24:20 and how our chief priests and rulers handed him over 1 to be condemned to death, and crucified 2 him.
24:26 Wasn’t 3 it necessary 4 for the Christ 5 to suffer these things and enter into his glory?” 24:27 Then 6 beginning with Moses and all the prophets, 7 he interpreted to them the things written about 8 himself in all the scriptures.
24:44 Then 9 he said to them, “These are my words that I spoke to you while I was still with you, that everything written about me 10 in the law of Moses and the prophets and the psalms 11 must be fulfilled.” 24:45 Then he opened their minds so they could understand the scriptures, 12 24:46 and said to them, “Thus it stands written that the Christ 13 would suffer 14 and would rise from the dead on the third day,
3 tn This Greek particle (οὐχί, ouci) expects a positive reply.
5 tn Or “Messiah”; both “Christ” (Greek) and “Messiah” (Hebrew and Aramaic) mean “one who has been anointed.”
sn See the note on Christ in 2:11.
6 tn Here καί (kai) has been translated as “then” to indicate the implied sequence of events within the narrative.
7 sn The reference to Moses and all the prophets is a way to say the promise of Messiah runs throughout OT scripture from first to last.
8 tn Or “regarding,” “concerning.” “Written” is implied by the mention of the scriptures in context; “said” could also be used here, referring to the original utterances, but by now these things had been committed to writing.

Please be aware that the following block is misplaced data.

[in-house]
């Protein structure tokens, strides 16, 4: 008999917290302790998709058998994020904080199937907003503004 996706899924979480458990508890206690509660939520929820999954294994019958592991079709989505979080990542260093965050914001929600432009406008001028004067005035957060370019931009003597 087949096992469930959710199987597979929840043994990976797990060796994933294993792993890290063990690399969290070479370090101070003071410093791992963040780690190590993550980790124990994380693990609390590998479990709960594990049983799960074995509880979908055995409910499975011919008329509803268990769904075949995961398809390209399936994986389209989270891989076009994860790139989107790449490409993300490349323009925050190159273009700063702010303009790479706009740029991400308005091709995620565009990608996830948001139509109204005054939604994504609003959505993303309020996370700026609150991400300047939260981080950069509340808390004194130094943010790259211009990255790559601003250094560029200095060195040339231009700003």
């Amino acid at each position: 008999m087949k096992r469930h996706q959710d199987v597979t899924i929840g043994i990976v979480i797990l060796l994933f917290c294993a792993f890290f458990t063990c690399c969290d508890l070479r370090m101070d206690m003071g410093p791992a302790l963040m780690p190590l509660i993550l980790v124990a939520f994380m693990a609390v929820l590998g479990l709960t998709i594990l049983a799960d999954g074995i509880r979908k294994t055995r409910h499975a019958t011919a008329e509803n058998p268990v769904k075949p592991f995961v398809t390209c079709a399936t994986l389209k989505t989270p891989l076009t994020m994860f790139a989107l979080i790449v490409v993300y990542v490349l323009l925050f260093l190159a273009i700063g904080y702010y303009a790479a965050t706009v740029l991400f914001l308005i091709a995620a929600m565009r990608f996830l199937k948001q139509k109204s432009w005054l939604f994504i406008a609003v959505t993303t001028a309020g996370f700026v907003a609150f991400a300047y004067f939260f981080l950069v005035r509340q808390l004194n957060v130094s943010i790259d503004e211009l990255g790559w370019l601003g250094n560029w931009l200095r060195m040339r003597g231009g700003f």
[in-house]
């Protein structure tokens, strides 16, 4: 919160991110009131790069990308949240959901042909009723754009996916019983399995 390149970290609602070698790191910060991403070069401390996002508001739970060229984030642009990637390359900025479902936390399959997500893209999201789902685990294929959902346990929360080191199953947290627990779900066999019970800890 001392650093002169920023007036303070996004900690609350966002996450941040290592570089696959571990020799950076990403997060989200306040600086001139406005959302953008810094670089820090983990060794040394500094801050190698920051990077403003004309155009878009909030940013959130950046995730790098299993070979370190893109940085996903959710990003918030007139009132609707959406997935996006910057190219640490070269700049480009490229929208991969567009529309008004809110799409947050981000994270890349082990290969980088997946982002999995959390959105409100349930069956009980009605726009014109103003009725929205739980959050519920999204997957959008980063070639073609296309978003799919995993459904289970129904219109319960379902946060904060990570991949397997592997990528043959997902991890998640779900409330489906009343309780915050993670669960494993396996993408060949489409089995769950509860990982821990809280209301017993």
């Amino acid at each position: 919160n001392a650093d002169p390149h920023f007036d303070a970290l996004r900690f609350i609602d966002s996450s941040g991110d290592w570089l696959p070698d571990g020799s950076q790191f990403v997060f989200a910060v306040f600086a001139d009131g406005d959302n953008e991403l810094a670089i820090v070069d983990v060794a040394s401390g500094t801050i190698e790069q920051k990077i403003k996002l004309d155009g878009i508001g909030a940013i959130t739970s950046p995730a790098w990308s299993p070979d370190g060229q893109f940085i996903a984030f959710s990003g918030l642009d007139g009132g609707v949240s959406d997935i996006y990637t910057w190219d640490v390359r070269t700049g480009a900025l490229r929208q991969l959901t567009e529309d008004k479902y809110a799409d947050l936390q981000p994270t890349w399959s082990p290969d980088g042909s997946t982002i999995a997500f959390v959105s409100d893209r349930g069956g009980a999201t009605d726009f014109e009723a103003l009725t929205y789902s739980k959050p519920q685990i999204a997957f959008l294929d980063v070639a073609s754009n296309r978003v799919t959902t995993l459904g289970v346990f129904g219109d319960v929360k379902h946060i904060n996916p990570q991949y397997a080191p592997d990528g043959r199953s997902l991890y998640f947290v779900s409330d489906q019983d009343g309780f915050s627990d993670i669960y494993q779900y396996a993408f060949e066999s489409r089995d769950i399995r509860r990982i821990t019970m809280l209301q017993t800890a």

9 tn Here καί (kai) has been translated as “then” to indicate the implied sequence of events within the narrative.
10 sn Everything written about me. The divine plan, events, and scripture itself are seen here as being one.
11 sn For a similar threefold division of the OT scriptures, see the prologue to Sirach, lines 8-10, and from Qumran, the epilogue to 4QMMT, line 10.
12 sn Luke does not mention specific texts here, but it is likely that many of the scriptures he mentioned elsewhere in Luke-Acts would have been among those he had in mind.
13 tn Or “Messiah”; both “Christ” (Greek) and “Messiah” (Hebrew and Aramaic) mean “one who has been anointed.”
14 tn Three Greek infinitives are the key to this summary: (1) to suffer, (2) to rise, and (3) to be preached. The Christ (Messiah) would be slain, would be raised, and a message about repentance would go out into all the world as a result. All of this was recorded in the scripture. The remark shows the continuity between Jesus’ ministry, the scripture, and what disciples would be doing as they declared the Lord risen.